24 March 2018
Int J Med Sci 2011; 8(6):492-500. doi:10.7150/ijms.8.492
Translational Medicine and Reliability of Single-Nucleotide Polymorphism Studies: Can We Believe in SNP Reports or Not?
1. Onkologkliniken Sörmland, Mälarsjukhuset, Eskilstuna, Sweden
Background: The number of genetic association studies is increasing exponentially. Nonetheless, genetic association reports are prone to potential biases which may influence the reported outcome.
Aim: We hypothesized that positive outcome for a determined polymorphism might be over-reported across genetic association studies analysing a small number of polymorphisms, when compared to studies analysing the same polymorphism together with a high number of other polymorphisms.
Methods: We systematically reviewed published reports on the association of glutathione s-transferase (GST) single-nucleotide polymorphisms (SNPs) and cancer outcome.
Result: We identified 79 eligible trials. Most of the studies examined the GSTM1, theGSTP1 Ile105Val mutation, and GSTT1polymorphisms (n = 54, 57 and 46, respectively). Studies analysing one to three polymorphisms (n = 39) were significantly more likely to present positive outcomes, compared to studies examining more than 3 polymorphisms (n=40) p = 0.004; this was particularly evident for studies analysing the GSTM1polymorphism (p =0.001). We found no significant associations between journal impact factor, number of citations, and probability of publishing positive studies or studies with 1-3 polymorphisms examined.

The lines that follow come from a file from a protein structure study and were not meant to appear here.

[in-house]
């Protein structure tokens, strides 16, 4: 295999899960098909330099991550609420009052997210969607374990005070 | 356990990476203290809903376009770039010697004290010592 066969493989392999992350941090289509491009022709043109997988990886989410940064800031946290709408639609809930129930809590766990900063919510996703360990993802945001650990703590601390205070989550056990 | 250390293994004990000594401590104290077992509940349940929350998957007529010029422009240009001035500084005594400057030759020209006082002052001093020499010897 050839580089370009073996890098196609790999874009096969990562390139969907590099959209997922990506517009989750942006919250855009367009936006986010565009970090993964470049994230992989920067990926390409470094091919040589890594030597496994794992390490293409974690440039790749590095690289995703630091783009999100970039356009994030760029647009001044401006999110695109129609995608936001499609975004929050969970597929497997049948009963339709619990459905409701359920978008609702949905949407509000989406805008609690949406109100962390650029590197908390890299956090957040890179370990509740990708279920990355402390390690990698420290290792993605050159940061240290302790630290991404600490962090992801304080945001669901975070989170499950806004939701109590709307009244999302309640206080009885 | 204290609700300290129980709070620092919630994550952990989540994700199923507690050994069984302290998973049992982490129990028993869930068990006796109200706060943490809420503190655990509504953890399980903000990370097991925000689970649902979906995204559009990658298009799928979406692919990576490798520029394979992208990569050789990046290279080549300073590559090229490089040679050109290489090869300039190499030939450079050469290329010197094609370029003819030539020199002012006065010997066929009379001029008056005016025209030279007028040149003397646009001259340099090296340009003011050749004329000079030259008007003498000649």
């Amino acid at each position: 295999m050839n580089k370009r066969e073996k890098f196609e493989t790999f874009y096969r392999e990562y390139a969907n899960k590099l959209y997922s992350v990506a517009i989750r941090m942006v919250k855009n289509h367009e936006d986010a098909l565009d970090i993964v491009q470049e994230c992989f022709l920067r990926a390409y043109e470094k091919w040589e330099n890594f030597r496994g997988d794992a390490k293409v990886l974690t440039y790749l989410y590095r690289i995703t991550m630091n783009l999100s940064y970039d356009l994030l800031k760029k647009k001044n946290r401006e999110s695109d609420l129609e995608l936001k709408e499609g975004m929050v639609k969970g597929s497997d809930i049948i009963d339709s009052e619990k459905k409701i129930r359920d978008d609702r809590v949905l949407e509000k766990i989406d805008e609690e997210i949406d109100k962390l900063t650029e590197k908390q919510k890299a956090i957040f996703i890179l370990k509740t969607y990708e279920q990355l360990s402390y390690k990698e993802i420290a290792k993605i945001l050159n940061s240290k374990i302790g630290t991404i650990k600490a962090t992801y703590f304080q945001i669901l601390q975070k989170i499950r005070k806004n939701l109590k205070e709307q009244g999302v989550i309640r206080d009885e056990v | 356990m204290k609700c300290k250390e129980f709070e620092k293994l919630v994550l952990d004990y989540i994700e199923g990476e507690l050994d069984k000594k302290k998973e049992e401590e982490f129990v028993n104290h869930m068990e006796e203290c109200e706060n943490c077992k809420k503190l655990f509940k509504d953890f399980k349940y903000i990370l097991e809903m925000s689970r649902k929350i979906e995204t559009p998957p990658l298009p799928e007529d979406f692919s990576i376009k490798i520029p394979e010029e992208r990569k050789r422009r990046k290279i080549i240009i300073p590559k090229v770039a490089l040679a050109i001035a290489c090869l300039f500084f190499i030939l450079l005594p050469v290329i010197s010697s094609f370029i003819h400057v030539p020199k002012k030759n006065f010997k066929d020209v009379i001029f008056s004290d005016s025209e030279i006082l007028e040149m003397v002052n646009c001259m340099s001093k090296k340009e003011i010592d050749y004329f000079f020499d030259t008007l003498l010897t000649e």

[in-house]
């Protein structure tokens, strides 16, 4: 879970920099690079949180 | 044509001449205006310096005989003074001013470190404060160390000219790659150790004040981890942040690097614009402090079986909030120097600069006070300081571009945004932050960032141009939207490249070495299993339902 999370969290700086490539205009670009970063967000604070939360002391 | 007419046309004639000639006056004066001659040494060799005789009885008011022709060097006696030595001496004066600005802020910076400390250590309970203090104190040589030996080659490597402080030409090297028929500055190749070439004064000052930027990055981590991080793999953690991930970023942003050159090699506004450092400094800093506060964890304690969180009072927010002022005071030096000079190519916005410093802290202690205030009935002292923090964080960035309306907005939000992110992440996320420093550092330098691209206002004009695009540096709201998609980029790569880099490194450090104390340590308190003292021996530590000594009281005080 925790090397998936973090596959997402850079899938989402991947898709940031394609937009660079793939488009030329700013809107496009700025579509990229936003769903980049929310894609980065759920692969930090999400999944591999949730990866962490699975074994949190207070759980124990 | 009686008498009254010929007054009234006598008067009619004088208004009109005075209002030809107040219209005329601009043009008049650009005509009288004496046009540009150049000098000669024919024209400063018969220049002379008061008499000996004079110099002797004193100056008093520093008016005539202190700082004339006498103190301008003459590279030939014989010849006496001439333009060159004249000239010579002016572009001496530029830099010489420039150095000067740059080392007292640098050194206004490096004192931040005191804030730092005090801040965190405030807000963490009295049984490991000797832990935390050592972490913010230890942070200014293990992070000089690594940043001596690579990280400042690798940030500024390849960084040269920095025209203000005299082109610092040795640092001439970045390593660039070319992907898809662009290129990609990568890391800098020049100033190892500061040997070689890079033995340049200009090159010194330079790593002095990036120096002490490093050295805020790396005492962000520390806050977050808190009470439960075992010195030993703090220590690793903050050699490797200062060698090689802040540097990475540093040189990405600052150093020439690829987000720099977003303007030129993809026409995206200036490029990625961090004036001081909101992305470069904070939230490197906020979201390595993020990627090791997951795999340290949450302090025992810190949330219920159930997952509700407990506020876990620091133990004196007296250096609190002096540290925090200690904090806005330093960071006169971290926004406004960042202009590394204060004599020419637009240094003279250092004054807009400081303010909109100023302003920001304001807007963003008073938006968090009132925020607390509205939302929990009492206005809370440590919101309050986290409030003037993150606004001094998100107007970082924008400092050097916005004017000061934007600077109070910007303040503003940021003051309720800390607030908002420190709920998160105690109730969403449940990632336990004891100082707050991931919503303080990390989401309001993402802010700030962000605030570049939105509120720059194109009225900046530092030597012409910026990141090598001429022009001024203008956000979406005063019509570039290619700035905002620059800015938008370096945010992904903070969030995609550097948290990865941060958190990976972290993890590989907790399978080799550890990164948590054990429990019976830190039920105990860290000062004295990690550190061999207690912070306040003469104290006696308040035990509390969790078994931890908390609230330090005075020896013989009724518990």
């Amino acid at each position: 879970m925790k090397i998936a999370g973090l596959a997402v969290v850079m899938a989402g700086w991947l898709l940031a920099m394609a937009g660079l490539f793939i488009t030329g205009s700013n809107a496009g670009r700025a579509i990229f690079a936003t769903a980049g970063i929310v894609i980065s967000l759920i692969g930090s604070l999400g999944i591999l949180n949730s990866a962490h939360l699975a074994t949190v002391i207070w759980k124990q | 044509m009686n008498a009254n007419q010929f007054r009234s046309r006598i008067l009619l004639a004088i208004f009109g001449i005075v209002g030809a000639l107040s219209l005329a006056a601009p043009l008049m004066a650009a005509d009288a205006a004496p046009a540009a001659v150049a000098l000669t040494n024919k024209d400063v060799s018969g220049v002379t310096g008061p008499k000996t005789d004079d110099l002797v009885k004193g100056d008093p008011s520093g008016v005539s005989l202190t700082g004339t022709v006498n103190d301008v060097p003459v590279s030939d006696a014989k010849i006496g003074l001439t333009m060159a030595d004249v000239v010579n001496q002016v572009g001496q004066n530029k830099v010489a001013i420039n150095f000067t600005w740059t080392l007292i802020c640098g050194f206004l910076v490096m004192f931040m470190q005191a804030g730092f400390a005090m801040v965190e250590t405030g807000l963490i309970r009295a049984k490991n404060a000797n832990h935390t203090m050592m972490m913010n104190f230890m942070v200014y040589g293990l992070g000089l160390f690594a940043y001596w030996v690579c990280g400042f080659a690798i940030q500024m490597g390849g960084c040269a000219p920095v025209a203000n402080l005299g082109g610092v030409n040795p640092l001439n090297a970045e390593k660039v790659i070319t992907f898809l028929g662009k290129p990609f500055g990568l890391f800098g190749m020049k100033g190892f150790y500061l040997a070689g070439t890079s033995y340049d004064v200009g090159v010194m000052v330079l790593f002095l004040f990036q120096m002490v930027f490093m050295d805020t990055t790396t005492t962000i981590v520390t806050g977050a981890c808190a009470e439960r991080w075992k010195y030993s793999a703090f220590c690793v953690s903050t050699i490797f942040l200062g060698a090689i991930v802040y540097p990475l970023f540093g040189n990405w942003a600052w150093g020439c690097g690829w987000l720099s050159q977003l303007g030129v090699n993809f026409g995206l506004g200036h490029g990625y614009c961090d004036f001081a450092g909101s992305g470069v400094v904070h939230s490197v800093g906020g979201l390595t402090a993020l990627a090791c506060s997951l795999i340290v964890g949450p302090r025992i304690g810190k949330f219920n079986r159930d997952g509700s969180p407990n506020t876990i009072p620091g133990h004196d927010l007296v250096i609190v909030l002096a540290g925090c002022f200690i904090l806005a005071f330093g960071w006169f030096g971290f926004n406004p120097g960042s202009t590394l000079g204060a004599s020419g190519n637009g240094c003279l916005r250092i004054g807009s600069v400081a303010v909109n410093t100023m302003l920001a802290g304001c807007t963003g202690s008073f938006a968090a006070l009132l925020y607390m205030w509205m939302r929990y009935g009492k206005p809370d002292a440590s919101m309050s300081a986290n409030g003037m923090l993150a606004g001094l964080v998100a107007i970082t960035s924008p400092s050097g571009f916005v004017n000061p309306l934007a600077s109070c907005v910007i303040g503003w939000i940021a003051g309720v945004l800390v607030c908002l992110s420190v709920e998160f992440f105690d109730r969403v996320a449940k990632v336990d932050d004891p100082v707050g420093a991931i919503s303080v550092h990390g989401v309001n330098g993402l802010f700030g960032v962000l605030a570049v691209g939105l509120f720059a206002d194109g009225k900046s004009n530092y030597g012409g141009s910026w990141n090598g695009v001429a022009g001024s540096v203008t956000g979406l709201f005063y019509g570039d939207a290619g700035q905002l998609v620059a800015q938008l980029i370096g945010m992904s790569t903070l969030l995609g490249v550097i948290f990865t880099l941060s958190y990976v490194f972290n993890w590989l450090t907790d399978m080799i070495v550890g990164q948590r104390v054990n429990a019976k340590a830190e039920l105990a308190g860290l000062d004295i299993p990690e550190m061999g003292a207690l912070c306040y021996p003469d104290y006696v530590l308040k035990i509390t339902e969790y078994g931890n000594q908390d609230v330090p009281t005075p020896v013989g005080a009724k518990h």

Conclusions: We propose a new subtype of publication bias in genetic association studies. Positive results for genetic association studies analysing a small number of polymorphisms (n = 1-3) should be evaluated extremely cautiously, because a very large number of such studies are inconclusive and statistically under-powered. Indeed, publication of misleading reports may affect harmfully medical decision-making and use of resources, both in clinical and pharmacological development setting.
Keywords: single-nucleotide polymorphisms, genetic association studies, publication-bias, literature bias, translational research.
This is an open access article distributed under the terms of the Creative Commons Attribution (CC BY-NC) License. See http://ivyspring.com/terms for full terms and conditions.
How to cite this article:
Valachis A, Mauri D, Neophytou C, Polyzos NP, Tsali L, Garras A, Papanikolau EG. Translational Medicine and Reliability of Single-Nucleotide Polymorphism Studies: Can We Believe in SNP Reports or Not?. Int J Med Sci 2011; 8(6):492-500. doi:10.7150/ijms.8.492. Available from http://www.medsci.org/v08p0492.htm